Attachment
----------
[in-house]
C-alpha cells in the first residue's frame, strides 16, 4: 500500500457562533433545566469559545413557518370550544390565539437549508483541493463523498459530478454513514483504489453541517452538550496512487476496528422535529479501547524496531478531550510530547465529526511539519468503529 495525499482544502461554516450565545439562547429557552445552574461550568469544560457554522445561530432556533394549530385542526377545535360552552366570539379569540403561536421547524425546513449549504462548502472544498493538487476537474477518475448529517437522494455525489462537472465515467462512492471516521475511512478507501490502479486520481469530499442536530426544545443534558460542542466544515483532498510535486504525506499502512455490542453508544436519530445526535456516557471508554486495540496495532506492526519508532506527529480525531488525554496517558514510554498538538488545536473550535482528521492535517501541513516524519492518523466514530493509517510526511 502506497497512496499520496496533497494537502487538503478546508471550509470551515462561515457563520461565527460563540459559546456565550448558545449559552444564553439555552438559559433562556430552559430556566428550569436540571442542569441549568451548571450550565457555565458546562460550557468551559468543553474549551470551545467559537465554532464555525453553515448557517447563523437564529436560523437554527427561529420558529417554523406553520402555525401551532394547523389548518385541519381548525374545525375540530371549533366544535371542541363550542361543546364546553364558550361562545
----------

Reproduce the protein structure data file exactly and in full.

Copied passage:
[in-house]
C-alpha cells in the first residue's frame, strides 16, 4: 500500500457562533433545566469559545413557518370550544390565539437549508483541493463523498459530478454513514483504489453541517452538550496512487476496528422535529479501547524496531478531550510530547465529526511539519468503529 495525499482544502461554516450565545439562547429557552445552574461550568469544560457554522445561530432556533394549530385542526377545535360552552366570539379569540403561536421547524425546513449549504462548502472544498493538487476537474477518475448529517437522494455525489462537472465515467462512492471516521475511512478507501490502479486520481469530499442536530426544545443534558460542542466544515483532498510535486504525506499502512455490542453508544436519530445526535456516557471508554486495540496495532506492526519508532506527529480525531488525554496517558514510554498538538488545536473550535482528521492535517501541513516524519492518523466514530493509517510526511 502506497497512496499520496496533497494537502487538503478546508471550509470551515462561515457563520461565527460563540459559546456565550448558545449559552444564553439555552438559559433562556430552559430556566428550569436540571442542569441549568451548571450550565457555565458546562460550557468551559468543553474549551470551545467559537465554532464555525453553515448557517447563523437564529436560523437554527427561529420558529417554523406553520402555525401551532394547523389548518385541519381548525374545525375540530371549533366544535371542541363550542361543546364546553364558550361562545